A rotation is "the experiencing of the new beyond the expectation of the experiencing of the new. For example, taking one's first trip to Taxco would not be a rotation, or no more than a very ordinary rotation; but getting lost on the way and discovering a hidden value would be." As long as Binx experiences these epiphanies he doesn't surrender to what he refers to as the malaise.
Binx pursues his newest secretary and they become amorous on a trip to the beach but she unequivocally establishes boundaries between them, one being a young man who will become her fiancée. Meanwhile, Binx accompanies Kate on her mental rollercoaster and proposes marriage. She dismisses him by emphasizing that she would not want her mental instability to ruin such a union but readdresses the subject later and agrees to the possibility that if he guides her and tells her what to do she will trust his guidance and that will provide a foundation for stability. He impulsively asks her to join him on a business trip to Chicago and she agrees. She has difficulties but Binx manages to guide her through the minefield until his aunt catches up with them and chastises him for taking her with him without informing anyone what had become of her, taking full advantage of the opportunity to deliver her 'what are you going to do with your life' lecture and asking him what he truly believes. Binx cannot answer.
At the novel's conclusion, Binx appears to accommodate both the expectations of society (and Aunt Emily) as well as the compulsions of his Search. We do not know how successful he and Kate will be but at least the collective pursuit of their individual searches may prevent succumbing to the depths of the malaise.
Binx's existential search recalls another fictional searcher, the narrator of Proust's 'In Search of Lost Time.' Marcel searches for lost time and occasionally finds it in the taste of a madeleine. Binx searches not for a holy grail but for the novelty of living. 'The Moviegoer' is similar in its preoccupation with conventional suburban culture to John Cheever's stories of quietly desperate New York businessmen and Richard Yates' tragic 'Revolutionary Road' (finalist for the 1962 National Book Award that 'The Moviegoer' won). Percy contributes the Old South version of this lifestyle and in turn influenced Richard Ford's 'The Sportswriter'.
'The Moviegoer' is, however, in a class by itself. In a sense it is a celebration of the hidden misfit. Binx is perhaps more subversive than most political radicals because he is outwardly a conformist, living a conventional life, observing the rituals of the middle class life and fulfilling society's expectations. Beneath the conservative exterior lurks a strange eccentric moviegoer categorizing the world, undergoing a search as existential as any Kafkaesque or Dostoevskian antihero.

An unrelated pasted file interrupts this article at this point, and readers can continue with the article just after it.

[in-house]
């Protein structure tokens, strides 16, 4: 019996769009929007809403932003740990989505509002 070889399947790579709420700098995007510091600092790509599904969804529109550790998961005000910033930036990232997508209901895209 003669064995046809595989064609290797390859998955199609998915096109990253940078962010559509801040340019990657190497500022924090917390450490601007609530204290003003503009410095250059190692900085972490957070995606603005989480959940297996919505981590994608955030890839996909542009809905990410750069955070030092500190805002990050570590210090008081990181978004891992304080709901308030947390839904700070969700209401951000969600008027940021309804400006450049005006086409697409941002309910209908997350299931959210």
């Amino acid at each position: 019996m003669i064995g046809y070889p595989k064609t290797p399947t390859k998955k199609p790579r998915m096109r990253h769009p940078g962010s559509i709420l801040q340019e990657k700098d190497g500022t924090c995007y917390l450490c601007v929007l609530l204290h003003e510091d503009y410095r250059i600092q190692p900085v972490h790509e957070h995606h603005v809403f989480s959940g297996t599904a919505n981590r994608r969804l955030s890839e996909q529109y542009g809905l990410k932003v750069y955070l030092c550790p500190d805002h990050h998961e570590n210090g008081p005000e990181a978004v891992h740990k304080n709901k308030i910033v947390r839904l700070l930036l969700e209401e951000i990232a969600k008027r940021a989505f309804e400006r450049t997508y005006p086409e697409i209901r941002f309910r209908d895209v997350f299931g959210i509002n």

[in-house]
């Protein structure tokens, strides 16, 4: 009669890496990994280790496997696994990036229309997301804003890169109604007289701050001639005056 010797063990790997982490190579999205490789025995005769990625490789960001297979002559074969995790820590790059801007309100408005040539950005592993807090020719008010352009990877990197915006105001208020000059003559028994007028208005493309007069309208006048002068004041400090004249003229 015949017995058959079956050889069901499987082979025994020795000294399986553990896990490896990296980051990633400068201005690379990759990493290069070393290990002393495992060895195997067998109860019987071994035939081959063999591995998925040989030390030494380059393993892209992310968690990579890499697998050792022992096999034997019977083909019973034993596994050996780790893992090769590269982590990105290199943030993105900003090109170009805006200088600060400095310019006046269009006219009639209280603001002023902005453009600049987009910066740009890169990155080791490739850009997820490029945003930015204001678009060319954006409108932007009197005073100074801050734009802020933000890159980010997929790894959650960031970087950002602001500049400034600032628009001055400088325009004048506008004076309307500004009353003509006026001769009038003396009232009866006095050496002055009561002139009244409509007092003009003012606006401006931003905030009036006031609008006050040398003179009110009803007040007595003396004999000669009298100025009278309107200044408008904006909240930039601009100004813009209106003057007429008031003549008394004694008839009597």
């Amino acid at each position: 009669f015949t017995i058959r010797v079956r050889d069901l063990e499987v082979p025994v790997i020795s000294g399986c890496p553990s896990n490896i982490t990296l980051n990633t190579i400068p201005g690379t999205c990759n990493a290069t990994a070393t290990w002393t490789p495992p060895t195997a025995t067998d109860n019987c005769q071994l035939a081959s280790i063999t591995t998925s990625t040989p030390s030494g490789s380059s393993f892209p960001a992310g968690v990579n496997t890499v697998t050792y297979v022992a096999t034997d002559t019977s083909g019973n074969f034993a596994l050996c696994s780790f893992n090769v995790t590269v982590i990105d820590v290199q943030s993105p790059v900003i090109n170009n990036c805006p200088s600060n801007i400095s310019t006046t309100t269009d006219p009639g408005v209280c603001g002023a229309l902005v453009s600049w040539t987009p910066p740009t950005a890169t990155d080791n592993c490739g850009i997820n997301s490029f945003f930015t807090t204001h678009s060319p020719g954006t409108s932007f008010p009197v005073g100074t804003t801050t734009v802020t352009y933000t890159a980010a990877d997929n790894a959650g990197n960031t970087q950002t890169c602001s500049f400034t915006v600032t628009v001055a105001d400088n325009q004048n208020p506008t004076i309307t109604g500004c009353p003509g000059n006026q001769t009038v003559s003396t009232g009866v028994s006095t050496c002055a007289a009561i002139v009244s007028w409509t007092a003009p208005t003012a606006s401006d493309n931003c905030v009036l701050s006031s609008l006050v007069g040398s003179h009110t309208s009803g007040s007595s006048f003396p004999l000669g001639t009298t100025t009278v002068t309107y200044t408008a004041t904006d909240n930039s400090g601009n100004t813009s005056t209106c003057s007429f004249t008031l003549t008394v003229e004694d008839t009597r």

"What is the nature of the search? you ask.
Really it is very simply, at least for a fellow like me; so simple that it is easily overlooked.
The search is what anyone would undertake if he were not sunk in the everydayness of his own life. This morning, for example, I felt as if I had come to myself on a strange island. And what does such a castaway do? Why, he pokes around the neighborhood and he doesn't miss a trick.
To become aware of the possibility of the search is to be onto something. Not to be onto something is to be in despair. (p.13)
Seriously. Not in an ironic kind of way or in a light reading to talk about at the cantina kind of way. In an "every day, a little bit more of a precious time slips away - already sad about Fall" kind of way.
Each exquisite word of this book brings comfort and pain, as relevant today as it must have been fifty years ago. Some things are gone forever. New Orleans will never be what it was. And it's hard to think of stock brokering as sedate in a post-nine-to-five global economy. But where we've come since that time is precisely what makes this book so important today. We are so tired AND so overstimulated that mere movies lack the magic necessary to lift the malaise. Cultural crises can't even do it, not now that our own towers have fallen. But Walker Percy saw it coming from a long way off. That getting and spending thing that Wordsworth went on about goes farther than laying waste our powers: it splits us from ourselves, turns our insides to dust.
And some of us are mired in it, waking fitfully to vote, or write letters to the editor, or visit an elder. This book lifts those scales a bit, like a breeze on a beach umbrella. And it will stay with you, like the memory of that breeze on your cheek.
I know this. I bought and read The Moviegoer first in 1983. I gave it away after a couple of years. I ordered a new copy today, because it's a humid day that smells of honeysuckle, and I cannot get this book out of my head.